Tuesday, October 18, 2016

Owen's Ordinary Review (Video+photos)

Owen's Ordinary opened yesterday at Pike & Rose in North Bethesda's Pike District, and I stopped by about half-an-hour after it opened at 4:00 PM. I chose to sit on the patio, which features mostly bench seating, as you often find in a beer garden. Beer is indeed the star of the show here, with over 250 kinds on tap or in bottles. The menu is best described as upscale American comfort food.



For written review,
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The opening of Owen's Ordinary marks the first time that Bluejacket beer, brewed in DC, is being served in a Montgomery County restaurant or bar. So I decided to try one, and chose Bluejacket's Forbidden Planet, a kolsch beer with 4.2% ABV.

Forbidden Planet has a cloudy, grapefruit juice appearance to it. It came from the tap with a thick head that didn't take long to dissolve, and a pungent aroma of hops. Upon drinking, fruity flavors like lemon and apricot became apparent, and there was a dry finish with little bitterness. Despite its complex flavor and aroma, it was fairly refreshing on an 80 degree day, and went well with the food I ordered. Four stars.
Speaking of which, I started off with a bowl of Tomato Bread Soup. Surprisingly, despite the name, the soup doesn't have a tomato-based broth. Instead, not-too-salty soup draws its flavors directly from the tomatoes, fennel, onions, basil and melted-shredded parmesan cheese. There's a nice flavor contrast between the fresh sharpness of the basil and the darker, stewed tomato flavor. I suspect this will be more popular in fall and winter, but even on a warm day, I will also give this dish four stars.
Now on to the main event: The Local Angus Double Stack Burger, which is rumored to have been inspired by In-N-Out Burger's famous Double Double Animal-Style burger. Say no more! A slightly-sweet, potato roll-style bun emerged, piled high with two 8 oz. burgers with a nice char, pickles, shredded lettuce, red onion, melted American cheese, a tomato slice, and special sauce.

This is a juice-running-down-your-shirtsleeve type of burger. When the plate was first set down, juice was oozing down the side of the lower bun onto the plate of its own accord. Surprisingly, the bun held up, and the spear through the center helped hold things together. The vegetables on top all had a fresh flavor. I pulled out the tomato slice to take a bite of it isolated from the rest of the sandwich, and it had a farm-fresh flavor.

While their double burger may lack the caramelized onion and mustard finish of the In-N-Out icon, you won't find a tomato slice of this quality at a fast food restaurant. The pickles are very important in a Big Mac/Double Double-style burger, and these had the ideal dill flavor. "Special sauce" isn't rocket science, but you have to get the ratios of the ingredients right, and they have here.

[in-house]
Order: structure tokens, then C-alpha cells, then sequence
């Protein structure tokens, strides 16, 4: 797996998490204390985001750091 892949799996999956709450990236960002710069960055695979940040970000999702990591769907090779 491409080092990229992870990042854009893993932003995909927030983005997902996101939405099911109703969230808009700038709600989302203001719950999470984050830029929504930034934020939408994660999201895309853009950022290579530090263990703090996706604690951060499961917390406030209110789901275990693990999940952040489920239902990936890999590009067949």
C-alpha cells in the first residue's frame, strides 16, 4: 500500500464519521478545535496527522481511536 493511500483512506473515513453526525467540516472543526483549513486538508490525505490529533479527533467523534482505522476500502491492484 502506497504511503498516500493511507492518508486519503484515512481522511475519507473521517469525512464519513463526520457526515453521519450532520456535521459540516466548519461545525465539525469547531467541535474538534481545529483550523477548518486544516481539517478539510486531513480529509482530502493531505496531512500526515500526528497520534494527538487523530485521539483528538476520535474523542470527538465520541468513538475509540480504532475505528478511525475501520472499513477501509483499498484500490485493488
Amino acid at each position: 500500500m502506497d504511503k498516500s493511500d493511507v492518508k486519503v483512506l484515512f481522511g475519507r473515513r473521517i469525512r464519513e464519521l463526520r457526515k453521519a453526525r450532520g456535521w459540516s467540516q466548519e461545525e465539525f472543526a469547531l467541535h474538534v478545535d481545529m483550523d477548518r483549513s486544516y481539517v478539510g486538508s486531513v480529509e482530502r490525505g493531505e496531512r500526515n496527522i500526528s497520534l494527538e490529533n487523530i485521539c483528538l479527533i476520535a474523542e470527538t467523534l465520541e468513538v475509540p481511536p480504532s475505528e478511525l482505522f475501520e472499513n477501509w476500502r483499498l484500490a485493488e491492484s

Look at that juice
running down the side
of the lower bun onto
the plate
Lots of juice, thick layers of warm melted cheese, high-quality toppings and two delicious dry-aged burger blend patties add up to five stars of burger excellence.
French fries
The fries on the side are of the thick-cut, skin-on variety. They get the job done. There's nothing particularly distinctive about them, scoring a satisfactory three stars.

Rounding out the meal was a plate of three cornmeal-crusted Rappahannock oysters atop celery root that resembles pasta, and topped with chili aioli. If you are used to oysters from other areas, you will find the Rappahannock variety less salty, with a smooth, buttery flavor. The thin layer of cornmeal let the plump oysters take center stage. Five stars.
Owen's Ordinary offers arguably the best craft beer list in Montgomery County, and rich, earthy dishes that pair well with complex-flavored brews. It is a unique and much-needed addition to the Bethesda dining scene. The patio gives Pike & Rose another neighborhood hangout, where a beer adventure that once required a trip into the District can be found at a walk-up window in Muse Alley - with two hours of free parking. Four stars.

11820 Trade Street
(Pike & Rose)


Bethesda Dan said...

I don't see any pictures of Owen

Anonymous said...

Dyer es muy Ordinario.

Robert Dyer said...

Dan, the name refers to a historic tavern that once stood in Rockville.

Betty D said...

Rob, this is Bethesda, not Rockville

Anonymous said...


Betty Crocker said...

Pike and Rose is North Bethesda.

Anonymous said...

Doesn't this belong on RockvilleNights Rob?

Anonymous said...
This comment has been removed by a blog administrator.
Anonymous said...

11:22 Talk all you want, but NBC won't be paying you $10Million to go away.

Anonymous said...

11:22 - did 7th grade already let out? STFU and leave.

Anonymous said...

Robert Dyer you will be revealed for who you really are ... a pathetic sad child.

deco said...